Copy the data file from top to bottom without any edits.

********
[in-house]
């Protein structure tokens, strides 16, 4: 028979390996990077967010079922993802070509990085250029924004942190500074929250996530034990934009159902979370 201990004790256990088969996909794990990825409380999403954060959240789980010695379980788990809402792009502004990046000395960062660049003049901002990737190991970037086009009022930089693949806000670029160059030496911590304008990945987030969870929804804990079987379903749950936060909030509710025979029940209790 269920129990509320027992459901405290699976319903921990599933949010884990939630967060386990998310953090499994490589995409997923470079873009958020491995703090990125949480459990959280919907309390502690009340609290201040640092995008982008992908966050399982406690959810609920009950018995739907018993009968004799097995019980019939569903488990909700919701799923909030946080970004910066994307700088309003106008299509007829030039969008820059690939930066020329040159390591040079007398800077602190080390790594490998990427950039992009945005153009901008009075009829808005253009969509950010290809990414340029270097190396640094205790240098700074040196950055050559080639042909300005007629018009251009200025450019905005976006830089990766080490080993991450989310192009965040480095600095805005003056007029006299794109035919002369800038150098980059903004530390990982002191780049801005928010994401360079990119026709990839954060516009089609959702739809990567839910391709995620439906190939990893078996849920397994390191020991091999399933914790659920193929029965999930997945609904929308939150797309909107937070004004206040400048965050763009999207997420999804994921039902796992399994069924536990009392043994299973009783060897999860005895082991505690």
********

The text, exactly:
[in-house]
């Protein structure tokens, strides 16, 4: 028979390996990077967010079922993802070509990085250029924004942190500074929250996530034990934009159902979370 201990004790256990088969996909794990990825409380999403954060959240789980010695379980788990809402792009502004990046000395960062660049003049901002990737190991970037086009009022930089693949806000670029160059030496911590304008990945987030969870929804804990079987379903749950936060909030509710025979029940209790 269920129990509320027992459901405290699976319903921990599933949010884990939630967060386990998310953090499994490589995409997923470079873009958020491995703090990125949480459990959280919907309390502690009340609290201040640092995008982008992908966050399982406690959810609920009950018995739907018993009968004799097995019980019939569903488990909700919701799923909030946080970004910066994307700088309003106008299509007829030039969008820059690939930066020329040159390591040079007398800077602190080390790594490998990427950039992009945005153009901008009075009829808005253009969509950010290809990414340029270097190396640094205790240098700074040196950055050559080639042909300005007629018009251009200025450019905005976006830089990766080490080993991450989310192009965040480095600095805005003056007029006299794109035919002369800038150098980059903004530390990982002191780049801005928010994401360079990119026709990839954060516009089609959702739809990567839910391709995620439906190939990893078996849920397994390191020991091999399933914790659920193929029965999930997945609904929308939150797309909107937070004004206040400048965050763009999207997420999804994921039902796992399994069924536990009392043994299973009783060897999860005895082991505690």